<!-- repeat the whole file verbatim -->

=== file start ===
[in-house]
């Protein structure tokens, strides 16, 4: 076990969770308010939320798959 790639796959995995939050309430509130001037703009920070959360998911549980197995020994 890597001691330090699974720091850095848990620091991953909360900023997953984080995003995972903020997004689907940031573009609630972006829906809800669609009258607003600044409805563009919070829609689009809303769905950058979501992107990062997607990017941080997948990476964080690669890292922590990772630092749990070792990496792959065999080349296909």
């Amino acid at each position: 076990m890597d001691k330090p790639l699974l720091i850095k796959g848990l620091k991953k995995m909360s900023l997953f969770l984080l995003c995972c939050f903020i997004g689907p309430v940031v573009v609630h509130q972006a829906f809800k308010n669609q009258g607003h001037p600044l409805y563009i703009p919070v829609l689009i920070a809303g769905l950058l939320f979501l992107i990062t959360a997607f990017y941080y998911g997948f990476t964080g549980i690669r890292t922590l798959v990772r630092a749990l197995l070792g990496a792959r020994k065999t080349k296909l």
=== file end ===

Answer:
[in-house]
């Protein structure tokens, strides 16, 4: 076990969770308010939320798959 790639796959995995939050309430509130001037703009920070959360998911549980197995020994 890597001691330090699974720091850095848990620091991953909360900023997953984080995003995972903020997004689907940031573009609630972006829906809800669609009258607003600044409805563009919070829609689009809303769905950058979501992107990062997607990017941080997948990476964080690669890292922590990772630092749990070792990496792959065999080349296909």
């Amino acid at each position: 076990m890597d001691k330090p790639l699974l720091i850095k796959g848990l620091k991953k995995m909360s900023l997953f969770l984080l995003c995972c939050f903020i997004g689907p309430v940031v573009v609630h509130q972006a829906f809800k308010n669609q009258g607003h001037p600044l409805y563009i703009p919070v829609l689009i920070a809303g769905l950058l939320f979501l992107i990062t959360a997607f990017y941080y998911g997948f990476t964080g549980i690669r890292t922590l798959v990772r630092a749990l197995l070792g990496a792959r020994k065999t080349k296909l």